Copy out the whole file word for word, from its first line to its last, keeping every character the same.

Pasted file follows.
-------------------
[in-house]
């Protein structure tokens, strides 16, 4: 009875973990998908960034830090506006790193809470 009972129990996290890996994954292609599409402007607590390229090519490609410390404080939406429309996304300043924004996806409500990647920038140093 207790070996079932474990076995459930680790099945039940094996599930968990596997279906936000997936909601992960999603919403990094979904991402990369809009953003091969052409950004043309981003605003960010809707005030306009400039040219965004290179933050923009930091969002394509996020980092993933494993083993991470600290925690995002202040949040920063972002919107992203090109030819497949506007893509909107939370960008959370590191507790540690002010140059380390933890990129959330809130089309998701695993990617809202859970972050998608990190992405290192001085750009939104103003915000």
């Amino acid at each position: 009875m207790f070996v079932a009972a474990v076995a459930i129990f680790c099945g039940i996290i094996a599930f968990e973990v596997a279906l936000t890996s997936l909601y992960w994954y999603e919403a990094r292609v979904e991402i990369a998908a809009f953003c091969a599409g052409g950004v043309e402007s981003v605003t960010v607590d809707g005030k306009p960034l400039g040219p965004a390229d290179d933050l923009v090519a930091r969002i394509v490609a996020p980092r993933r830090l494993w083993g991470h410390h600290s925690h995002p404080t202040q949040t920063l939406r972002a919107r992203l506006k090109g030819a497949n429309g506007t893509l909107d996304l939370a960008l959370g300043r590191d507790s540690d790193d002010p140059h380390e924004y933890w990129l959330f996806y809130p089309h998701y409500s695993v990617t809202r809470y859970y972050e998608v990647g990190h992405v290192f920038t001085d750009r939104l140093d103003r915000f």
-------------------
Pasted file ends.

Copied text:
[in-house]
């Protein structure tokens, strides 16, 4: 009875973990998908960034830090506006790193809470 009972129990996290890996994954292609599409402007607590390229090519490609410390404080939406429309996304300043924004996806409500990647920038140093 207790070996079932474990076995459930680790099945039940094996599930968990596997279906936000997936909601992960999603919403990094979904991402990369809009953003091969052409950004043309981003605003960010809707005030306009400039040219965004290179933050923009930091969002394509996020980092993933494993083993991470600290925690995002202040949040920063972002919107992203090109030819497949506007893509909107939370960008959370590191507790540690002010140059380390933890990129959330809130089309998701695993990617809202859970972050998608990190992405290192001085750009939104103003915000």
């Amino acid at each position: 009875m207790f070996v079932a009972a474990v076995a459930i129990f680790c099945g039940i996290i094996a599930f968990e973990v596997a279906l936000t890996s997936l909601y992960w994954y999603e919403a990094r292609v979904e991402i990369a998908a809009f953003c091969a599409g052409g950004v043309e402007s981003v605003t960010v607590d809707g005030k306009p960034l400039g040219p965004a390229d290179d933050l923009v090519a930091r969002i394509v490609a996020p980092r993933r830090l494993w083993g991470h410390h600290s925690h995002p404080t202040q949040t920063l939406r972002a919107r992203l506006k090109g030819a497949n429309g506007t893509l909107d996304l939370a960008l959370g300043r590191d507790s540690d790193d002010p140059h380390e924004y933890w990129l959330f996806y809130p089309h998701y409500s695993v990617t809202r809470y859970y972050e998608v990647g990190h992405v290192f920038t001085d750009r939104l140093d103003r915000f």